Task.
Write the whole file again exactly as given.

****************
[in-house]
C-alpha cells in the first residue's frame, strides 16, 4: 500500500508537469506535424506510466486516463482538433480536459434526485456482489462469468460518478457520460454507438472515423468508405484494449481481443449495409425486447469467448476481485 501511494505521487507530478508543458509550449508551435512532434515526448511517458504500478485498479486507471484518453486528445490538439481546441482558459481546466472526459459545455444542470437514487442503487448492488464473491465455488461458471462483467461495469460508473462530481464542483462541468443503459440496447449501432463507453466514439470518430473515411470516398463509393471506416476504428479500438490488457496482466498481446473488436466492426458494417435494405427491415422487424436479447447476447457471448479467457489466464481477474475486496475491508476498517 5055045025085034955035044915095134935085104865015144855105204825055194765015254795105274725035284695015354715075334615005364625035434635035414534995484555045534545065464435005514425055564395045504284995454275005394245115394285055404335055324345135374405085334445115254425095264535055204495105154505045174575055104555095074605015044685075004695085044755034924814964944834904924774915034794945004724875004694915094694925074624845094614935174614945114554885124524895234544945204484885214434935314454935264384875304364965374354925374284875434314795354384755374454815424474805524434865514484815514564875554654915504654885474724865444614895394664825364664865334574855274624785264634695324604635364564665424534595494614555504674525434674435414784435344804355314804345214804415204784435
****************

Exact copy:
[in-house]
C-alpha cells in the first residue's frame, strides 16, 4: 500500500508537469506535424506510466486516463482538433480536459434526485456482489462469468460518478457520460454507438472515423468508405484494449481481443449495409425486447469467448476481485 501511494505521487507530478508543458509550449508551435512532434515526448511517458504500478485498479486507471484518453486528445490538439481546441482558459481546466472526459459545455444542470437514487442503487448492488464473491465455488461458471462483467461495469460508473462530481464542483462541468443503459440496447449501432463507453466514439470518430473515411470516398463509393471506416476504428479500438490488457496482466498481446473488436466492426458494417435494405427491415422487424436479447447476447457471448479467457489466464481477474475486496475491508476498517 5055045025085034955035044915095134935085104865015144855105204825055194765015254795105274725035284695015354715075334615005364625035434635035414534995484555045534545065464435005514425055564395045504284995454275005394245115394285055404335055324345135374405085334445115254425095264535055204495105154505045174575055104555095074605015044685075004695085044755034924814964944834904924774915034794945004724875004694915094694925074624845094614935174614945114554885124524895234544945204484885214434935314454935264384875304364965374354925374284875434314795354384755374454815424474805524434865514484815514564875554654915504654885474724865444614895394664825364664865334574855274624785264634695324604635364564665424534595494614555504674525434674435414784435344804355314804345214804415204784435